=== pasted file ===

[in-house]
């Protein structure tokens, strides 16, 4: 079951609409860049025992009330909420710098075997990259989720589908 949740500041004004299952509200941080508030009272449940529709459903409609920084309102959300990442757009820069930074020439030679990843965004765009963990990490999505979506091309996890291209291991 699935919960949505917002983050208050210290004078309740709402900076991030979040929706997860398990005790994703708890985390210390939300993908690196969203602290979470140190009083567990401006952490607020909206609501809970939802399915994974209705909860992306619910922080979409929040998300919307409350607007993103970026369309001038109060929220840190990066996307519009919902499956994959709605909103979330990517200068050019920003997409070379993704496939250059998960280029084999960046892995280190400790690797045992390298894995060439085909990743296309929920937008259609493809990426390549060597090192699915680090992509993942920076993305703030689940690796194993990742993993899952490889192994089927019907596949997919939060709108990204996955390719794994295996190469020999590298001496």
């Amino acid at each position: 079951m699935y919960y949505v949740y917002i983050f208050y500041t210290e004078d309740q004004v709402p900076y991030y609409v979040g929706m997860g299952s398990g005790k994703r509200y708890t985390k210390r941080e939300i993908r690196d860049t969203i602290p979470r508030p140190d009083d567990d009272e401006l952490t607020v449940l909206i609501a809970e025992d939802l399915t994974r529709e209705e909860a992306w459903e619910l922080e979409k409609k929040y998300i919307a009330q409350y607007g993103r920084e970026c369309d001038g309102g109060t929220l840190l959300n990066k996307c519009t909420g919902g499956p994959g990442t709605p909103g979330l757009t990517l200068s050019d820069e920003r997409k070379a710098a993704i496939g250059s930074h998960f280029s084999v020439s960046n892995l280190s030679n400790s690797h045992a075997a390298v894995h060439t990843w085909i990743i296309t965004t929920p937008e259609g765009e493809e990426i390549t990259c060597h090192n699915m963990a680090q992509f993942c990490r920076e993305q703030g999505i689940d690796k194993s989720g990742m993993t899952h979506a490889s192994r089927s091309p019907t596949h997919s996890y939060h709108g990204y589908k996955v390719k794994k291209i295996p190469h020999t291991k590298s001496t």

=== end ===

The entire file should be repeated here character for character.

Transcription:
[in-house]
């Protein structure tokens, strides 16, 4: 079951609409860049025992009330909420710098075997990259989720589908 949740500041004004299952509200941080508030009272449940529709459903409609920084309102959300990442757009820069930074020439030679990843965004765009963990990490999505979506091309996890291209291991 699935919960949505917002983050208050210290004078309740709402900076991030979040929706997860398990005790994703708890985390210390939300993908690196969203602290979470140190009083567990401006952490607020909206609501809970939802399915994974209705909860992306619910922080979409929040998300919307409350607007993103970026369309001038109060929220840190990066996307519009919902499956994959709605909103979330990517200068050019920003997409070379993704496939250059998960280029084999960046892995280190400790690797045992390298894995060439085909990743296309929920937008259609493809990426390549060597090192699915680090992509993942920076993305703030689940690796194993990742993993899952490889192994089927019907596949997919939060709108990204996955390719794994295996190469020999590298001496």
């Amino acid at each position: 079951m699935y919960y949505v949740y917002i983050f208050y500041t210290e004078d309740q004004v709402p900076y991030y609409v979040g929706m997860g299952s398990g005790k994703r509200y708890t985390k210390r941080e939300i993908r690196d860049t969203i602290p979470r508030p140190d009083d567990d009272e401006l952490t607020v449940l909206i609501a809970e025992d939802l399915t994974r529709e209705e909860a992306w459903e619910l922080e979409k409609k929040y998300i919307a009330q409350y607007g993103r920084e970026c369309d001038g309102g109060t929220l840190l959300n990066k996307c519009t909420g919902g499956p994959g990442t709605p909103g979330l757009t990517l200068s050019d820069e920003r997409k070379a710098a993704i496939g250059s930074h998960f280029s084999v020439s960046n892995l280190s030679n400790s690797h045992a075997a390298v894995h060439t990843w085909i990743i296309t965004t929920p937008e259609g765009e493809e990426i390549t990259c060597h090192n699915m963990a680090q992509f993942c990490r920076e993305q703030g999505i689940d690796k194993s989720g990742m993993t899952h979506a490889s192994r089927s091309p019907t596949h997919s996890y939060h709108g990204y589908k996955v390719k794994k291209i295996p190469h020999t291991k590298s001496t």